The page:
As World War II entered its final year, baseball cards were nearly non-existent in 1945. Only two regional, team-based issues made it to the surface during a season that was also a wipeout for Musial on the field thanks to his service in the Navy.

So, as 1946 dawned and Musial prepared for a return to the St. Louis Cardinals, his career numbers looked like this:

455 games, 584 hits, 36 home runs, 135 doubles, 44 triples, 23 stolen bases, .344 BA, .423 OBP, .539 SLG, 1 NL MVP award, 0 baseball cards

But all that was about to change.

On the field, everything came together as Musial moved into his absolute prime years.

In particular, he led the league in the following categories: games played, plate appearances, at-bats, runs, hits, doubles, triples, batting average, slugging percentage, total bases.

Not surprisingly, Musial won his second MVP award that year, easily besting teammate Enos Slaughter and Dixie Walker of the Brooklyn Dodgers.

After 154 games, the Cards and Dodgers were tied in the standings, which forced a best-of-three playoff series, which St. Louis took in two:

 

 

Then it was on to the World Series, where the Cardinals took the final two games to down the Boston Red Sox, four games to three.

And there was more …

Because, that year,  as the world began to dig out of the rubble of World War II and with the shadows of the Cold War already beginning to gather, baseball cards started to rumble back to life.

While PSA lists only three sets in its 1946 Population Report, we know that plans for more were gaining steam because that number balloons to 15 in 1947.

And those three sets weren’t really the end of the 1946 baseball offerings, either. If you flip over to the multi-sport section of the Population Report, you’ll find a single listing — Propagandas Montiel “Los Reyes del Deporte”. Roughly translated into English, that’s Montiel Advertising “Sporting Kings.”

That’s a lot of words to label a set of sports cards, but for our purposes, we’ll just stick with Propagandas because it’s so appropriate for the times …

The propaganda-fueled Nazi regime had fallen just a year prior.

The Cold War was in its infancy, with plenty of propaganda from both sides on the horizon over the next 45 years.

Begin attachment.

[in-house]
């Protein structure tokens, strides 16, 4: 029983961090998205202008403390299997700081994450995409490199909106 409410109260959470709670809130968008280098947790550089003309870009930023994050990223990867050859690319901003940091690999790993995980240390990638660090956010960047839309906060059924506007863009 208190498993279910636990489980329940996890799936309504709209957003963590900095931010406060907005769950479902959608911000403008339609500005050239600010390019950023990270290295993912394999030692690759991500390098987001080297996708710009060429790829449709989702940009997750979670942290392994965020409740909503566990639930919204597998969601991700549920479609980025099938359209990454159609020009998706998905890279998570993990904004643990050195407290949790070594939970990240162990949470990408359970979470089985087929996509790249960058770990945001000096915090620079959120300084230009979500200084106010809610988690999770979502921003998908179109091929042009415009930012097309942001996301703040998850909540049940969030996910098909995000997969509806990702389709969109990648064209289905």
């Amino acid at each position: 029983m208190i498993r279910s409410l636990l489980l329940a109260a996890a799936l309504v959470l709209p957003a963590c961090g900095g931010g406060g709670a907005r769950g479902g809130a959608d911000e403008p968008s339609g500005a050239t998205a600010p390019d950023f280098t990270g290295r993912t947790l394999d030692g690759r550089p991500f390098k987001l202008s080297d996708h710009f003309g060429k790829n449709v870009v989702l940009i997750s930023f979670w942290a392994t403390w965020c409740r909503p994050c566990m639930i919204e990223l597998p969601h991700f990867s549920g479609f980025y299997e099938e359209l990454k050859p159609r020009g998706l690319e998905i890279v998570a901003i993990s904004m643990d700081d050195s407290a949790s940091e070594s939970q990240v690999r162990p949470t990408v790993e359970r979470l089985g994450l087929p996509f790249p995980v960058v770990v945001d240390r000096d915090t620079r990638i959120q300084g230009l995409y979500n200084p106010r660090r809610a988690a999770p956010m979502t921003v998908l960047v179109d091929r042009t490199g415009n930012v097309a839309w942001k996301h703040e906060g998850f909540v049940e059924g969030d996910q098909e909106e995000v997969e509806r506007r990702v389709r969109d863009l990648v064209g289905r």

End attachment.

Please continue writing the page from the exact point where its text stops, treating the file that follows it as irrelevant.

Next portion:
And the Propagandas cards were produced in Cuba, where Fidel Castro would become a propagandameister within a generation and rule the island nation for more than 50 years.

 

1946 Propagandas Montiel Jack Johnson

 

Now, back to the cards themselves …

The Propagandas were printed on thin paperstock and packed with pieces of caramel, rendering most surviving copies a condition mess. But the presence of some huge names in the sporting world keeps vintage collectors hunting down the cards year after year.

Among the 180 cards on a checklist that includes players from the Florida International League and the Cuban League are greats from professional baseball, wrestling, and boxing — Babe Ruth, Ty Cobb, Gene Tunney,  Jack Dempsey, Lou Gehrig, Joe DiMaggio, Joe Louis, and on and on and on.

And there, on card number 64, between Stanley Hack and Mel Ott, Stan Musial makes his first baseball card appearance.

After five glorious years in the Big Leagues, Stan the Man finally had his rookie card.

In stark contrast to the hype surrounding today’s players, Musial’s performance on the field outdistanced any propaganda(s) about his prowess by a country mile — and half a decade!

(Check out our other player card posts here.)

 

 

 

1962 Topps Baseball Card #50 Stan Musial HOF

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1949 LEAF REPRINT STAN MUSIAL STAN THE MAN MUSIAL ST. LOUIS CARDINALS

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1961 TOPPS BASEBALL # 290 STAN MUSIAL

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STAN MUSIAL Auto 1963 TOPPS #250 SGC/Authentic

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1959 Topps Baseball Stan Musial #150 VG/EX w/ stain